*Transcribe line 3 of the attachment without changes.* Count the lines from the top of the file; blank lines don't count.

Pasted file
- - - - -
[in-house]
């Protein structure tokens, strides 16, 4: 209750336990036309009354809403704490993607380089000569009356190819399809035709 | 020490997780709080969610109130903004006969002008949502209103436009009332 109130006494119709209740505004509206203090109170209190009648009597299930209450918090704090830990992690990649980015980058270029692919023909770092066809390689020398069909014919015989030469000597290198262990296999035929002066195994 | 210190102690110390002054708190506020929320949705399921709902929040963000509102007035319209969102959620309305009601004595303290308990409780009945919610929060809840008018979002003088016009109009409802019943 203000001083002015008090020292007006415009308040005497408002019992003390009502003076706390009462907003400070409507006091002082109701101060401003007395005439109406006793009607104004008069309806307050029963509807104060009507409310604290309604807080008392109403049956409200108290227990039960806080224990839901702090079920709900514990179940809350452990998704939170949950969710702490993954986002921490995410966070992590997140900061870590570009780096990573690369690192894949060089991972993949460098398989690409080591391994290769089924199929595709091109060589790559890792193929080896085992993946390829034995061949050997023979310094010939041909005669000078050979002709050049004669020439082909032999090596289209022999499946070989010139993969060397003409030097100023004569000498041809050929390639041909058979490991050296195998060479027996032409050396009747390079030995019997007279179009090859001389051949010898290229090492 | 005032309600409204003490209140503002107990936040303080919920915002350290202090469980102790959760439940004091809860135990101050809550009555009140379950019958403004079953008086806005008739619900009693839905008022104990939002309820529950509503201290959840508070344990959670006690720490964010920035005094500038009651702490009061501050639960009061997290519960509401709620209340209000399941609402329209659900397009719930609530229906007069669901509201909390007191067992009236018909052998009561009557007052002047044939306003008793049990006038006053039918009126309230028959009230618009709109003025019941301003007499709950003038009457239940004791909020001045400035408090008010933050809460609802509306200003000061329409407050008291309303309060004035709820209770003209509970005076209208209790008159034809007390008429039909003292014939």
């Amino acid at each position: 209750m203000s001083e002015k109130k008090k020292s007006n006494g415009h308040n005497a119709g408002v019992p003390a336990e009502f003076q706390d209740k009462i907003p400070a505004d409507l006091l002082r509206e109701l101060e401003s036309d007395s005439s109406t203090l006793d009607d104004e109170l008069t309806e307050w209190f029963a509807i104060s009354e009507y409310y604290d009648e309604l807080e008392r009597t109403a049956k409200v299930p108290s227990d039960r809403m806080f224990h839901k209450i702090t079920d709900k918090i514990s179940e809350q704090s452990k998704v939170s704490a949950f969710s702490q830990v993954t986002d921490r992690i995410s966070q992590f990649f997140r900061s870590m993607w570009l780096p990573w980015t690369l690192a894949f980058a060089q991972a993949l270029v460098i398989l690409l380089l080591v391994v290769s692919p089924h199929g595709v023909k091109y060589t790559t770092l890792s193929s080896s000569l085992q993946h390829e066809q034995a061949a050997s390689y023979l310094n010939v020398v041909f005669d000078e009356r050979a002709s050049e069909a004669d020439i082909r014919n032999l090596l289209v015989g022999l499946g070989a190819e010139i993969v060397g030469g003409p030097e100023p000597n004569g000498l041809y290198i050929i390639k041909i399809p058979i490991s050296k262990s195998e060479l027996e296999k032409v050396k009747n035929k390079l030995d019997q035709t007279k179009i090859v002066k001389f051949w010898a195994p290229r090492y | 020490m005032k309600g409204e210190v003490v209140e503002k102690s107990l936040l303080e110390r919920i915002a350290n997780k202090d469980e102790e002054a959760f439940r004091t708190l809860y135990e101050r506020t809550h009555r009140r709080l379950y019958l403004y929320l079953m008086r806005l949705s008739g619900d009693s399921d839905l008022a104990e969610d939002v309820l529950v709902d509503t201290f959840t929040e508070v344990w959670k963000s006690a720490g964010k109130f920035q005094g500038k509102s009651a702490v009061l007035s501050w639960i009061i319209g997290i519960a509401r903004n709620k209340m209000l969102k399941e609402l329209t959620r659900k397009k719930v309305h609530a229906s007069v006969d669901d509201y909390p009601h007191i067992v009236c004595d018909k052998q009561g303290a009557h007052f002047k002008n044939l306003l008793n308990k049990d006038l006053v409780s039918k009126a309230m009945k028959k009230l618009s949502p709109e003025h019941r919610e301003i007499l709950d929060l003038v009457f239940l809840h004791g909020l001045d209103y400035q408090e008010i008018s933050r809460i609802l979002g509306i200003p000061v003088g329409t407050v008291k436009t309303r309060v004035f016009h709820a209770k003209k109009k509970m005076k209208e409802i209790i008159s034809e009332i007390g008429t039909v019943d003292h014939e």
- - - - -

């Amino acid at each position: 209750m203000s001083e002015k109130k008090k020292s007006n006494g415009h308040n005497a119709g408002v019992p003390a336990e009502f003076q706390d209740k009462i907003p400070a505004d409507l006091l002082r509206e109701l101060e401003s036309d007395s005439s109406t203090l006793d009607d104004e109170l008069t309806e307050w209190f029963a509807i104060s009354e009507y409310y604290d009648e309604l807080e008392r009597t109403a049956k409200v299930p108290s227990d039960r809403m806080f224990h839901k209450i702090t079920d709900k918090i514990s179940e809350q704090s452990k998704v939170s704490a949950f969710s702490q830990v993954t986002d921490r992690i995410s966070q992590f990649f997140r900061s870590m993607w570009l780096p990573w980015t690369l690192a894949f980058a060089q991972a993949l270029v460098i398989l690409l380089l080591v391994v290769s692919p089924h199929g595709v023909k091109y060589t790559t770092l890792s193929s080896s000569l085992q993946h390829e066809q034995a061949a050997s390689y023979l310094n010939v020398v041909f005669d000078e009356r050979a002709s050049e069909a004669d020439i082909r014919n032999l090596l289209v015989g022999l499946g070989a190819e010139i993969v060397g030469g003409p030097e100023p000597n004569g000498l041809y290198i050929i390639k041909i399809p058979i490991s050296k262990s195998e060479l027996e296999k032409v050396k009747n035929k390079l030995d019997q035709t007279k179009i090859v002066k001389f051949w010898a195994p290229r090492y | 020490m005032k309600g409204e210190v003490v209140e503002k102690s107990l936040l303080e110390r919920i915002a350290n997780k202090d469980e102790e002054a959760f439940r004091t708190l809860y135990e101050r506020t809550h009555r009140r709080l379950y019958l403004y929320l079953m008086r806005l949705s008739g619900d009693s399921d839905l008022a104990e969610d939002v309820l529950v709902d509503t201290f959840t929040e508070v344990w959670k963000s006690a720490g964010k109130f920035q005094g500038k509102s009651a702490v009061l007035s501050w639960i009061i319209g997290i519960a509401r903004n709620k209340m209000l969102k399941e609402l329209t959620r659900k397009k719930v309305h609530a229906s007069v006969d669901d509201y909390p009601h007191i067992v009236c004595d018909k052998q009561g303290a009557h007052f002047k002008n044939l306003l008793n308990k049990d006038l006053v409780s039918k009126a309230m009945k028959k009230l618009s949502p709109e003025h019941r919610e301003i007499l709950d929060l003038v009457f239940l809840h004791g909020l001045d209103y400035q408090e008010i008018s933050r809460i609802l979002g509306i200003p000061v003088g329409t407050v008291k436009t309303r309060v004035f016009h709820a209770k003209k109009k509970m005076k209208e409802i209790i008159s034809e009332i007390g008429t039909v019943d003292h014939e």